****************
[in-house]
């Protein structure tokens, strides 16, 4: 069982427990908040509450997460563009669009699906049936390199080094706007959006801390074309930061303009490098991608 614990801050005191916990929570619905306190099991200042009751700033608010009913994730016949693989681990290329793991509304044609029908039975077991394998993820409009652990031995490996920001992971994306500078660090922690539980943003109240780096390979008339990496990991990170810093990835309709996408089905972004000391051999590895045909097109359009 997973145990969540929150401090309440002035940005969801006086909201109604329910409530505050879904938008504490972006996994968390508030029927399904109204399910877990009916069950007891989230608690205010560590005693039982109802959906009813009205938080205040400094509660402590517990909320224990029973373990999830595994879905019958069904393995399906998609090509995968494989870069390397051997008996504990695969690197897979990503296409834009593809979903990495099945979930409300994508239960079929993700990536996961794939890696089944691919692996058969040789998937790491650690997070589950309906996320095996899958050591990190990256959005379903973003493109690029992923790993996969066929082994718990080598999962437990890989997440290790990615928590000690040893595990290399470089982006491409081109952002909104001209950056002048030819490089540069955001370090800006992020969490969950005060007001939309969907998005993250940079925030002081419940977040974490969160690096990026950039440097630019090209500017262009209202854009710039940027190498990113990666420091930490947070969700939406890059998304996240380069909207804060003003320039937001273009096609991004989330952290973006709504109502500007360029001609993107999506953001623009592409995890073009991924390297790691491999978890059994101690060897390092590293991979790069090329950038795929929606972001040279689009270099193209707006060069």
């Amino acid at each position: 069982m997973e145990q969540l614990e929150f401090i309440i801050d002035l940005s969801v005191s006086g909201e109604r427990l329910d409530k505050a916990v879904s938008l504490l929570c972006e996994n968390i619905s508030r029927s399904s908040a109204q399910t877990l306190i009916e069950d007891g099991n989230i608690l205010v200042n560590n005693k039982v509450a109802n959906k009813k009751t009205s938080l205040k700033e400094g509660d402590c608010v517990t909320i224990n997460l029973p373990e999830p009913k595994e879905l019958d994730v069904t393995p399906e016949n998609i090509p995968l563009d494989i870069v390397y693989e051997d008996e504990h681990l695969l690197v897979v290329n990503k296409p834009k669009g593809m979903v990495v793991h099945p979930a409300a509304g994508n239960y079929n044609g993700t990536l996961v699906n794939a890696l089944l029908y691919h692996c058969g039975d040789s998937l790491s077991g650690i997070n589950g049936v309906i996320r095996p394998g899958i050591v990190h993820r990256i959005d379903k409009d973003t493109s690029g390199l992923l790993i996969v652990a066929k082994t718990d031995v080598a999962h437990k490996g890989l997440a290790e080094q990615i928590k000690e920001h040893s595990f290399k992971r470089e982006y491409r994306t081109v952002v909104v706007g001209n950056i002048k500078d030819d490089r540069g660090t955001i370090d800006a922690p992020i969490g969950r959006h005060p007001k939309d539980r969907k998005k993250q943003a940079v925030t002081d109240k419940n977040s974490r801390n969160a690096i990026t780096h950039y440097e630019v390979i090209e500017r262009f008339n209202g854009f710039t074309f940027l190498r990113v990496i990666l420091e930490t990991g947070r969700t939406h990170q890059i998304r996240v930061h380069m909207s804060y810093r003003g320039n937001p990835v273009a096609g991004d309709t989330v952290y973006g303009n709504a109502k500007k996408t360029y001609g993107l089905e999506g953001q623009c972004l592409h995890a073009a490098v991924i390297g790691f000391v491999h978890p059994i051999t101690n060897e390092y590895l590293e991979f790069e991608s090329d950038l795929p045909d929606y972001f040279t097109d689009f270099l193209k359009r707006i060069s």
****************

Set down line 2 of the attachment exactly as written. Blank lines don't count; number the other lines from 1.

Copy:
């Protein structure tokens, strides 16, 4: 069982427990908040509450997460563009669009699906049936390199080094706007959006801390074309930061303009490098991608 614990801050005191916990929570619905306190099991200042009751700033608010009913994730016949693989681990290329793991509304044609029908039975077991394998993820409009652990031995490996920001992971994306500078660090922690539980943003109240780096390979008339990496990991990170810093990835309709996408089905972004000391051999590895045909097109359009 997973145990969540929150401090309440002035940005969801006086909201109604329910409530505050879904938008504490972006996994968390508030029927399904109204399910877990009916069950007891989230608690205010560590005693039982109802959906009813009205938080205040400094509660402590517990909320224990029973373990999830595994879905019958069904393995399906998609090509995968494989870069390397051997008996504990695969690197897979990503296409834009593809979903990495099945979930409300994508239960079929993700990536996961794939890696089944691919692996058969040789998937790491650690997070589950309906996320095996899958050591990190990256959005379903973003493109690029992923790993996969066929082994718990080598999962437990890989997440290790990615928590000690040893595990290399470089982006491409081109952002909104001209950056002048030819490089540069955001370090800006992020969490969950005060007001939309969907998005993250940079925030002081419940977040974490969160690096990026950039440097630019090209500017262009209202854009710039940027190498990113990666420091930490947070969700939406890059998304996240380069909207804060003003320039937001273009096609991004989330952290973006709504109502500007360029001609993107999506953001623009592409995890073009991924390297790691491999978890059994101690060897390092590293991979790069090329950038795929929606972001040279689009270099193209707006060069």